The LDPR began to discuss the candidacies of Zhirinovsky’s successors

Even during the long illness of Vladimir Zhirinovsky, the LDPR discussed various candidates for his successor as party leader. Among the likely ones are Leonid Slutsky and Mikhail Degtyarev

Monument to Vladimir Zhirinovsky

Search for a successor

The death of LDPR leader Vladimir Zhirinovsky, who was seriously ill with the coronavirus and suffered from its consequences, could not come as a surprise to the party, two sources close to it told RBC, however, the liberal democrats “initially understood” that they could find an equivalent replacement for the charismatic and well-known throughout the country politics will not be easy. “It is simply impossible to replace the irremovable Vladimir Volfovich,” — one of them said. Zhirinovsky's death undermined “morale” party, admits another source close to the Liberal Democratic Party. He believes that after the death of Zhirinovsky, the LDPR is waiting for “only oblivion.”

The death of Vladimir Zhirinovsky on Wednesday, April 6, was announced by State Duma Chairman Vyacheslav Volodin. In his Telegram channel, he said that the leader of the Liberal Democratic Party “passed away after a severe and prolonged illness.” “A man who deeply understood how the world works, and foresaw a lot, — noted Volodin.— His personality is so large-scale that without him it is difficult to imagine the history of the development of the political system of modern Russia. Condolences on the death of Zhirinovsky were expressed by President Vladimir Putin, who called him “an experienced politician, an energetic, open-minded person, a bright speaker and polemicist.” In the Liberal Democratic Party, the death of the party leader was called “a blow for the whole of Russia, for the army of his supporters.”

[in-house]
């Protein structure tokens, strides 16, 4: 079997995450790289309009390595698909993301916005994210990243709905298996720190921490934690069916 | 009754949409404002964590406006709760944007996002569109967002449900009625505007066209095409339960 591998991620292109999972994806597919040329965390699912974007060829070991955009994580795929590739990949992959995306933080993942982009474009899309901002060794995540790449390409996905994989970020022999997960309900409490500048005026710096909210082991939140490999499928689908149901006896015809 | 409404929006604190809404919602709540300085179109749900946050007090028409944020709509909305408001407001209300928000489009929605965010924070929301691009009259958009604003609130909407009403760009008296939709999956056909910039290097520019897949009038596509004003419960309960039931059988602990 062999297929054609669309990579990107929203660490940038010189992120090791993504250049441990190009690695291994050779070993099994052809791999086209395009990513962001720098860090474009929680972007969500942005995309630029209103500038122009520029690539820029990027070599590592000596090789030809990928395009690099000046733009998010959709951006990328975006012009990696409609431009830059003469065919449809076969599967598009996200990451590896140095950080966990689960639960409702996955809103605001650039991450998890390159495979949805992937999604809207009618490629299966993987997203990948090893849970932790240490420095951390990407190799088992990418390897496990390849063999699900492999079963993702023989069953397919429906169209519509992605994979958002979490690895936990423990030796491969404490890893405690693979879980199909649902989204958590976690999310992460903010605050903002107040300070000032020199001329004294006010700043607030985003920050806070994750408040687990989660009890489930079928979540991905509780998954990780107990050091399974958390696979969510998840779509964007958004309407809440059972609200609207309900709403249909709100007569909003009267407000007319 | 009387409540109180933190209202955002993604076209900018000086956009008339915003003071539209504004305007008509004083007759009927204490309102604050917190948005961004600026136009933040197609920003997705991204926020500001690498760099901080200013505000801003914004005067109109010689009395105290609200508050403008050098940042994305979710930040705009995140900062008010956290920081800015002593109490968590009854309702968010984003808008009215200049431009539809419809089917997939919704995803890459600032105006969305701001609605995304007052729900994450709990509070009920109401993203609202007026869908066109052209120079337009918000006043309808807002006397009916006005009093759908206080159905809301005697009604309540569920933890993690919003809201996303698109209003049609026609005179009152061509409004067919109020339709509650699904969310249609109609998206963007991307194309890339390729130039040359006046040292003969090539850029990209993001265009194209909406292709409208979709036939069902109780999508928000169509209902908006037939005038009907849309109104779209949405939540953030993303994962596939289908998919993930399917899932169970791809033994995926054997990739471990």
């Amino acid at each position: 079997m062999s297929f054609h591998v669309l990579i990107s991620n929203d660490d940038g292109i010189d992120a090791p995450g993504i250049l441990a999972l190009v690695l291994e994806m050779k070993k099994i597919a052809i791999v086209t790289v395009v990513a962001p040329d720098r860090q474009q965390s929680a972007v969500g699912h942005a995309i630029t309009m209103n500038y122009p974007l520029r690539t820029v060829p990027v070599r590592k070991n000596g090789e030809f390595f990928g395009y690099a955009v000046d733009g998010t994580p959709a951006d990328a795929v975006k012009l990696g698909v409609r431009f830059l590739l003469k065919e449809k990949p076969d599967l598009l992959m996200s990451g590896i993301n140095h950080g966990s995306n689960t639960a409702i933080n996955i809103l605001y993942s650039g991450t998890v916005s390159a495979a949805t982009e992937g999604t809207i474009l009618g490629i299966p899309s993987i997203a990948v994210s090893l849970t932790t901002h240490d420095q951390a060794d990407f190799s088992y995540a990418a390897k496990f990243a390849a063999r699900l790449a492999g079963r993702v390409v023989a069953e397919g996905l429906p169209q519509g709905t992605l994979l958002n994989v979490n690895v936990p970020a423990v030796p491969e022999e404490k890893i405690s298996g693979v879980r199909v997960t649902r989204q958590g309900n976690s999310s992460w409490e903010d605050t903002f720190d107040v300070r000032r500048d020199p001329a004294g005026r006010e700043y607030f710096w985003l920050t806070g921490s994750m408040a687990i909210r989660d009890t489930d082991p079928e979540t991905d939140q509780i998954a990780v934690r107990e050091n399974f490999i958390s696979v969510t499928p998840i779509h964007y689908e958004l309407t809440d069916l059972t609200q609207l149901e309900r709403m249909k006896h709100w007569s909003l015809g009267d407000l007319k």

Two interlocutors close to the presidential administration told RBC that the decision on the candidacy of the next leader of the Liberal Democratic Party will be made after it becomes clear what to do with the party itself— leave it as it is, combine it with something else, or even create something new.

In the Liberal Democratic Party, of course, various candidates to replace Zhirinovsky were discussed long before his illness, “just in case,” the RBC party source continues. However, the final decision will be made after consultations with the Kremlin, he said. Now “on the bench of successors”— deputy Leonid Slutsky, appointed acting leader of the LDPR faction, deputies Andrei Lugovoi and Alexei Didenko, governor of the Khabarovsk Territory Mikhail Degtyarev and Zhirinovsky's son Igor Lebedev, RBC's interlocutors say. Earlier, one of RBC's interlocutors named the governor of the Smolensk region Alexei Ostrovsky (represents the Liberal Democratic Party) as a potential candidate.

RBC sent inquiries to the listed candidates.

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“After the death of the sole leader, it is unrealistic to replace him with another sole leader, — political scientist Rostislav Turovsky said in a conversation with RBC.— Therefore, the real leadership of the party will inevitably be collective. The LDPR will have to “shift from the status of a leading party to the status of an ideological one, that is, one oriented towards the promotion of a certain political ideology,” he continues. From this point of view, Slutsky, Lugovoi, and Degtyarev are “approximately equivalent”, since they “have some public experience, they know the inner workings,” the expert believes.